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Integrating Keycloak with Spring Boot

Keycloak is an open-source Identity and Access Management solution, providing features such as Single Sign-On (SSO), OAuth 2.0, and OpenID Connect. In this tutorial, we will integrate Keycloak with a Spring Boot application for secure authentication and authorization.


  • Java JDK installed on your machine
  • Maven or Gradle installed
  • Keycloak installed (You can download Keycloak and follow their installation guide)
  • Basic understanding of Spring Boot

Step 1: Setup a Spring Boot Project

First, let’s create a new Spring Boot project. You can do this manually or use the Spring Initializr to generate a project with the required dependencies.

For Maven, add the following dependencies:

  • Spring Web
  • Spring Security
  • Spring Boot DevTools
  • Keycloak Spring Boot Starter

Here’s an example pom.xml for Maven:

    <!-- Spring Boot Starter Web -->

    <!-- Spring Boot Starter Security -->

    <!-- Spring Boot DevTools -->

    <!-- Keycloak Spring Boot Starter -->

Step 2: Configure Keycloak

  1. Start your Keycloak server and create a new realm, client, and user. You can refer to the Keycloak documentation for detailed steps.
  2. Once your realm, client, and user are set up, note down the following information:
  • Realm Name
  • Client ID
  • Client Secret
  • Keycloak Base URL (e.g., http://localhost:8080/auth)

Step 3: Configure Spring Boot

Create a or application.yml file in your Spring Boot src/main/resources directory and add the Keycloak configuration:

# Keycloak Configuration

# Server Port


# Keycloak Configuration
  realm: myrealm
  auth-server-url: http://localhost:8080/auth
  ssl-required: external
  resource: myclient
    secret: yourclientsecret
  use-resource-role-mappings: true

# Server Port
  port: 8081

Step 4: Create a Controller

Let’s create a simple REST controller to test our authentication:

import org.springframework.web.bind.annotation.GetMapping;
import org.springframework.web.bind.annotation.RestController;

public class HelloController {

    public String hello() {
        return "Hello, secured user!";

Step 5: Enable Security

Create a security configuration class to enable Keycloak security:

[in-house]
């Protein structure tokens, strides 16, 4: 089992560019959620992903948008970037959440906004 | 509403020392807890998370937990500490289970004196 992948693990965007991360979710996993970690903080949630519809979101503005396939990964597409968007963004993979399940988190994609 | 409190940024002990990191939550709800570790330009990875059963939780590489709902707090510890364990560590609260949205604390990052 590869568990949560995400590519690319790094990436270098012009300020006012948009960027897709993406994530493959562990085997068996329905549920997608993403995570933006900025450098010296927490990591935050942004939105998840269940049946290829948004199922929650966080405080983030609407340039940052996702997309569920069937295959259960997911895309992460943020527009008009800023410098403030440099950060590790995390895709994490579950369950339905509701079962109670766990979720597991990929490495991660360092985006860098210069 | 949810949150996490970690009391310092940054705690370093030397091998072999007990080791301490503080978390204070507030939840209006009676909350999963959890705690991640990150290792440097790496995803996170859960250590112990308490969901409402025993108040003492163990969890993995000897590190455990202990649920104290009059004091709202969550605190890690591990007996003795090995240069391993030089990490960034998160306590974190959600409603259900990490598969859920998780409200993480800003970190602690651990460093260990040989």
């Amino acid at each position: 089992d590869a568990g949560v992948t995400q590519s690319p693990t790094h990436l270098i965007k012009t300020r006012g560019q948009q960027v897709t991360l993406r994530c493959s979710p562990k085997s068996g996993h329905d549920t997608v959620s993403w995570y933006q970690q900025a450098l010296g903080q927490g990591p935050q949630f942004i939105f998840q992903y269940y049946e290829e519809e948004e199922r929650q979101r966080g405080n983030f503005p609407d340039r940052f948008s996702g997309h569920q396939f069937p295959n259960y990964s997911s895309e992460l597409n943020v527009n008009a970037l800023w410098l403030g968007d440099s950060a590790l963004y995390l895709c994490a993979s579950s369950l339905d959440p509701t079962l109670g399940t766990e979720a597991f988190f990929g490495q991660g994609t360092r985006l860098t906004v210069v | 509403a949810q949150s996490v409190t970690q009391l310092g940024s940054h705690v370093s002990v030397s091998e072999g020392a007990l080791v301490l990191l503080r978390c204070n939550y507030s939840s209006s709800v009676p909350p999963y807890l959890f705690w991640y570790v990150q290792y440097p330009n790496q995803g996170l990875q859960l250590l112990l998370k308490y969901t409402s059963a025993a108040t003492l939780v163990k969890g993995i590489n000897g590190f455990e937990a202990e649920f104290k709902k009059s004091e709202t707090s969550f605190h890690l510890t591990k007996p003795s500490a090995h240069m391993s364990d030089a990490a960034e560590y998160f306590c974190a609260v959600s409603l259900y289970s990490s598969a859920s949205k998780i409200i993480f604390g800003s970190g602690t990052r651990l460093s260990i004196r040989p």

import org.keycloak.adapters.springboot.KeycloakSpringBootConfigResolver;
import org.keycloak.adapters.springsecurity.config.KeycloakWebSecurityConfigurerAdapter;
import org.springframework.context.annotation.Bean;
import org.springframework.context.annotation.Configuration;

public class SecurityConfig extends KeycloakWebSecurityConfigurerAdapter {

    protected void configure(HttpSecurity http) throws Exception {

    public KeycloakSpringBootConfigResolver keycloakConfigResolver() {
        return new KeycloakSpringBootConfigResolver();

    protected SessionAuthenticationStrategy sessionAuthenticationStrategy() {
        return new NullAuthenticatedSessionStrategy();

    public SimpleAuthorityMapper grantedAuthorityMapper() {
        SimpleAuthorityMapper grantedAuthorityMapper = new SimpleAuthorityMapper();
        return grantedAuthorityMapper;

Step 6: Run the Application

Now you can run your Spring Boot application. It will start on port 8081 (as configured). When you access the /hello endpoint, it will redirect you to Keycloak for login. After successful authentication, you will see the “Hello, secured user!” message.


In this tutorial, we’ve integrated Keycloak with a Spring Boot application for secure authentication. Users will be redirected to Keycloak’s login page for authentication, and upon successful login, they will have access to the secured endpoints. This setup allows for Single Sign-On (SSO) and centralized authentication management using Keycloak. Further customization can be done based on your application’s requirements and Keycloak’s features.

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